Retailers look to private labels to build loyalty in beauty aisles


In a quest to build loyalty in beauty aisles, mass market retailers are diving deeper into private-label and exclusive brands. Dollar General recently became the newest retailer with its own beauty line, called Believe Beauty. The collection consists of 150 items that will be sold in the value retailer’s 15,000-plus stores. Believe Beauty is produced by Maesa, which also created such other proprietary lines as Kristin Ess at Target and Flower by Drew Barrymore at Walmart. Dollar General has made it clear that beauty is a category it wants to develop, and the retailer has been adding better lighting and fixtures in the department.

“Everything is under $5, and the quality is as good as products that sell at department stores,” Scott Oshry, chief marketing officer at Maesa, said. Yet beyond the items, a specially created freestanding display elevates the look beyond traditional dollar store shelves, he said. Dollar General also has a collection called Studio Selection.

Other examples of exclusive offers include Walmart’s new Bobbi Brown ingestible line Evolution_18, Hello Bello baby care also at Walmart, Target’s Defy & Inspire, and Joah at CVS Pharmacy.

Although also sold at a few other retailers, Sleek MakeUp, No. 7 and Soap & Glory are nameplates Walgreens uses to separate its assortment from competitors. No. 7, in fact, is the cornerstone of Walgreens’ skin care department. Several supermarket chains, including Aldi, Lidl, Kroger, Fairway and Thrive have house brands in personal care and beauty.

The phenomenon is not limited to mass, either. Amazon just launched its own skin care line called Belei, and clean retailer The Detox Market just broadened its reach with its own bath and body items. QVC just released its first-ever private-label beauty brand, a line co-created by the makeup artist Carmindy. Belk department stores and Saks Off Fifth unveiled house brands within the last year. Even Lululemon Athletica got into the action with a beauty range called Selfcare.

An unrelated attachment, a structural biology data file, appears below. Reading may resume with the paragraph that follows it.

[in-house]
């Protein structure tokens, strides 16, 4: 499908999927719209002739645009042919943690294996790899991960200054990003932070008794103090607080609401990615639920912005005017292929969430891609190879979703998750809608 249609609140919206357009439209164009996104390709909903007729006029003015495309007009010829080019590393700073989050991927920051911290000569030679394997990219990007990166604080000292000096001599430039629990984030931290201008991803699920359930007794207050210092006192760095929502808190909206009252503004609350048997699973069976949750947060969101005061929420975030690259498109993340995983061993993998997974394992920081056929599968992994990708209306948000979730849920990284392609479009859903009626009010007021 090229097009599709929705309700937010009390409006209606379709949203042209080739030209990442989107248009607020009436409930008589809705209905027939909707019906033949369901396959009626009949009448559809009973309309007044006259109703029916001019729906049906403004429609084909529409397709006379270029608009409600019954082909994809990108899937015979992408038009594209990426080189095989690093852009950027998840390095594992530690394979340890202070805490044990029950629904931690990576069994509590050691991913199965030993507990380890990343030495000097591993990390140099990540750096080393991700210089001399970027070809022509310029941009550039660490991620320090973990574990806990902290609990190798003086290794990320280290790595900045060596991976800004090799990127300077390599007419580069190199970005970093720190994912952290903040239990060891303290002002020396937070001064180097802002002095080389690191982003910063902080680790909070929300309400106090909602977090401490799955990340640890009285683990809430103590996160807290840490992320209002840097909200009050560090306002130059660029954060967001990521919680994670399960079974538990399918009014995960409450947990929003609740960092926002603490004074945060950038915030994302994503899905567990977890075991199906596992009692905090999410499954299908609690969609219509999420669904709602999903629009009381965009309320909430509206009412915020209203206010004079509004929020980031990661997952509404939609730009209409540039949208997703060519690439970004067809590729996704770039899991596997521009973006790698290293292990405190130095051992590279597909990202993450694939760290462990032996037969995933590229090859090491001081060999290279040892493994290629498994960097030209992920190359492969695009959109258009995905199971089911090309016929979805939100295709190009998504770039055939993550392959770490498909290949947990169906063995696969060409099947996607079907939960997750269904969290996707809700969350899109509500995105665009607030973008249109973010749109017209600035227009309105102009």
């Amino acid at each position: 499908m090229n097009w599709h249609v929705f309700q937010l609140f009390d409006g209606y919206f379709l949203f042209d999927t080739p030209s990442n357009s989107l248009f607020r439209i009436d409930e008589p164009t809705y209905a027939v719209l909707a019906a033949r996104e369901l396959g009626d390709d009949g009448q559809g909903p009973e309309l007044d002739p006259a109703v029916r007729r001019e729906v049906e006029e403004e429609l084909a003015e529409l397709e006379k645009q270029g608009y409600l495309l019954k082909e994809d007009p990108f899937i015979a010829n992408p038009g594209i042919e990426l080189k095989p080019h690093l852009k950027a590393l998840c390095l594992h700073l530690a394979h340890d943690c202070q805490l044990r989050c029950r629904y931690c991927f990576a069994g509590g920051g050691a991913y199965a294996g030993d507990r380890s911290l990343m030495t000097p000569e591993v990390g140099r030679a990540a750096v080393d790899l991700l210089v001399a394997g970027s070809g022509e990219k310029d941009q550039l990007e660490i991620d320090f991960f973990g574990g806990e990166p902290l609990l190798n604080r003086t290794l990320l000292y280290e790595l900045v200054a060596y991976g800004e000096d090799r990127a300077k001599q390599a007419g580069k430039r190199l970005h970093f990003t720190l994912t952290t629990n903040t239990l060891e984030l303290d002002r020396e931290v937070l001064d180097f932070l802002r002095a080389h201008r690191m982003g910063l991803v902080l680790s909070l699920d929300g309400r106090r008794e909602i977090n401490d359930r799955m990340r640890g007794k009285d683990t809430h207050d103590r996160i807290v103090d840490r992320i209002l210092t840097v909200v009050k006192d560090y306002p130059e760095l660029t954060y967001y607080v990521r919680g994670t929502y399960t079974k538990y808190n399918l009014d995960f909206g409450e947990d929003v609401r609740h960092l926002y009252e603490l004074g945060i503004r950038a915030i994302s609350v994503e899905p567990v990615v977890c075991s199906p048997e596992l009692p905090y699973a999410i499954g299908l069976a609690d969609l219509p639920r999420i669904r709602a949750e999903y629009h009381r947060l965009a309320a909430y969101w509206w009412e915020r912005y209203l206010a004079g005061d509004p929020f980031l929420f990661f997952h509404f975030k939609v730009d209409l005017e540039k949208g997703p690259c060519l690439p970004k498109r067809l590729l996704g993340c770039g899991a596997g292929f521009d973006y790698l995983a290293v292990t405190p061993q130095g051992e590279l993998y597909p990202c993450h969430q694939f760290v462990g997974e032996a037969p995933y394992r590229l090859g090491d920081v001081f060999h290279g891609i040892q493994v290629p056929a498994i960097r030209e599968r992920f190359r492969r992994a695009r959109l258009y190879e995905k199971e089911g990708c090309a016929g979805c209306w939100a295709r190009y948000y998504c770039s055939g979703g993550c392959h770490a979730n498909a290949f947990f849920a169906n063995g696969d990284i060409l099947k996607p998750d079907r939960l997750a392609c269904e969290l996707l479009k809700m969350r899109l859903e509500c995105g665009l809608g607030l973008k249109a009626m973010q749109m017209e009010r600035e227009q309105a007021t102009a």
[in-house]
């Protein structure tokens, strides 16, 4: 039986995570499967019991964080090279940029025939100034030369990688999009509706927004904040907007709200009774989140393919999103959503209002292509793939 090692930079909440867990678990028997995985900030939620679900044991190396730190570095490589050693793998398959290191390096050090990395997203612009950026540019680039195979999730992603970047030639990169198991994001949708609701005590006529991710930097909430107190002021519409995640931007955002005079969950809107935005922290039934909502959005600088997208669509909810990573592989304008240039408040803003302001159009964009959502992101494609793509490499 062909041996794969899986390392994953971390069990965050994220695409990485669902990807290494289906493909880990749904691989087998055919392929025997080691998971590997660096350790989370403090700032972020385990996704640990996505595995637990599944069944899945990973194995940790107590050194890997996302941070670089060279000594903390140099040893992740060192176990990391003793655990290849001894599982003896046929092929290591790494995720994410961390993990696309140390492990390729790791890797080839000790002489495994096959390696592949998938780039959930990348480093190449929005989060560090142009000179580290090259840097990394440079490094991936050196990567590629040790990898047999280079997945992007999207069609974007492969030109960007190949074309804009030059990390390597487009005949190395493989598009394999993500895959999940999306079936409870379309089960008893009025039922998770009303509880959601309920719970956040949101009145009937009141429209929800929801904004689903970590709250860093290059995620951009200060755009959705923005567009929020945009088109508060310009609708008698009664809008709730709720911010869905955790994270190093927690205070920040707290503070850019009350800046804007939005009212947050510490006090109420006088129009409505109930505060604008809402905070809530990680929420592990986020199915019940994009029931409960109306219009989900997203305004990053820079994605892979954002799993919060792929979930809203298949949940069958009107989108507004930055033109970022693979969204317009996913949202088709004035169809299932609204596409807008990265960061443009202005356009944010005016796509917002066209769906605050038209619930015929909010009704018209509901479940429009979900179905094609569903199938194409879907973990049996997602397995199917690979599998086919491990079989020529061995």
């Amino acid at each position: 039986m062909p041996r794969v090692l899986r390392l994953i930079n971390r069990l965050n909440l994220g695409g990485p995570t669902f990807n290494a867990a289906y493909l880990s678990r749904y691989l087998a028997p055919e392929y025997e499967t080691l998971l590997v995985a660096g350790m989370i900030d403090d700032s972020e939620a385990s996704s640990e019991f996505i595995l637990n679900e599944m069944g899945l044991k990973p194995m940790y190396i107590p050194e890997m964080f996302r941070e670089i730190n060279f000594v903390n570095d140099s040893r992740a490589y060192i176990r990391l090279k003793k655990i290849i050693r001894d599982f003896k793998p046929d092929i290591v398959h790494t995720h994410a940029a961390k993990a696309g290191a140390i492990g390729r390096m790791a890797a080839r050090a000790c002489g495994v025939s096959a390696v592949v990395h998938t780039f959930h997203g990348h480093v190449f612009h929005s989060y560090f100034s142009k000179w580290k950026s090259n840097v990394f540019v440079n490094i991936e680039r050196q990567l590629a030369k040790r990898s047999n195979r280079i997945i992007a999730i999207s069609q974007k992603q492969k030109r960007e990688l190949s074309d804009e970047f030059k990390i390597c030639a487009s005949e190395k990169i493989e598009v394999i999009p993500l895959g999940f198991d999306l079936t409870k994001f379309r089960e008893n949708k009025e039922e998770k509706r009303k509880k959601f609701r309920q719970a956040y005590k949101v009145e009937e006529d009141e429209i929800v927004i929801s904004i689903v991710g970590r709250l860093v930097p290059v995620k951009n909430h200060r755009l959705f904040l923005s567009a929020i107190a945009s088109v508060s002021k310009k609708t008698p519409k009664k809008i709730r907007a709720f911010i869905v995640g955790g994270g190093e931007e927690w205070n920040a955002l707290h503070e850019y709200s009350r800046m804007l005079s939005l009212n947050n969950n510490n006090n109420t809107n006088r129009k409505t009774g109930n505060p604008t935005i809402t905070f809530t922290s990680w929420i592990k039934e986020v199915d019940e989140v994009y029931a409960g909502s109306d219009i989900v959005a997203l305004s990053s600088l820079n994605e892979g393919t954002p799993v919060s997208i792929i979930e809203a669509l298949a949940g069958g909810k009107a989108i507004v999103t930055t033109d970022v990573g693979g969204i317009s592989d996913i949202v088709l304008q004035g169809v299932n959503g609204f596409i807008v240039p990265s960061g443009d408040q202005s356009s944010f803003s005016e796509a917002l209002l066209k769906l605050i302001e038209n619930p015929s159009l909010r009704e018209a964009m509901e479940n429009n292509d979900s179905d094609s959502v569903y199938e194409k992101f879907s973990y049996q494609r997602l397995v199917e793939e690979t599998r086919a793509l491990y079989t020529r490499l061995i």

Retailers have good reason to stake their claim to the market with private-label products. In 2018, the segment grew by 4.4% — four times as much as national brands — according to the Private Label Manufacturer’s Association. Store brands’ market penetration hit 18.5% in dollar share, the association reported. Nielsen data reveals store brands accounted for $129 billion worth of retail sales across all major retail channels. Additionally, PLMA surveys have found that consumers like private labels. Two-thirds of respondents to a just-released poll agreed with the statement that “in general, store brand products I have bought are just as good if not better than the national brand version of the same product.”

Though private labels hardly are new — Ulta Beauty and Sephora both have a wide array of homegrown beauty items that are on both retailers’ best-sellers lists — the new breed of retail-owned collections is a world apart from the past when the idea was just to knock off national brands. “Exclusives today are more sophisticated,” Maesa’s Oshry said. “We can also react faster than national brands to consumer trends.”

Retail-owned brands also usher in an avenue to benefit from mounting consumer demand for new and edgy beauty. Most of the hip indie brands are digitally native and not sold at mass. Private labels provide a way to offer shoppers on-trend products in a brick-and-mortar environment — and benefit from healthy margins, as well. Influencers also have been a big push behind retailer exclusives. Judy Travis, a beauty YouTube influencer, created an exclusive line of cosmetics bags for Walgreens that she shows off on her Instagram.

The ascension of owned brands puts even more pressure on national beauty players that already are struggling to keep up with rapidly changing consumer demands. Brands like e.l.f. were once the go-to lines for on-trend launches; now many chains use their own logos. Also, in shuffle for space, retailers are turning over highly visible areas in beauty departments to their brands. Walgreens, in fact, positions its own brands at the entrance of most of its doors.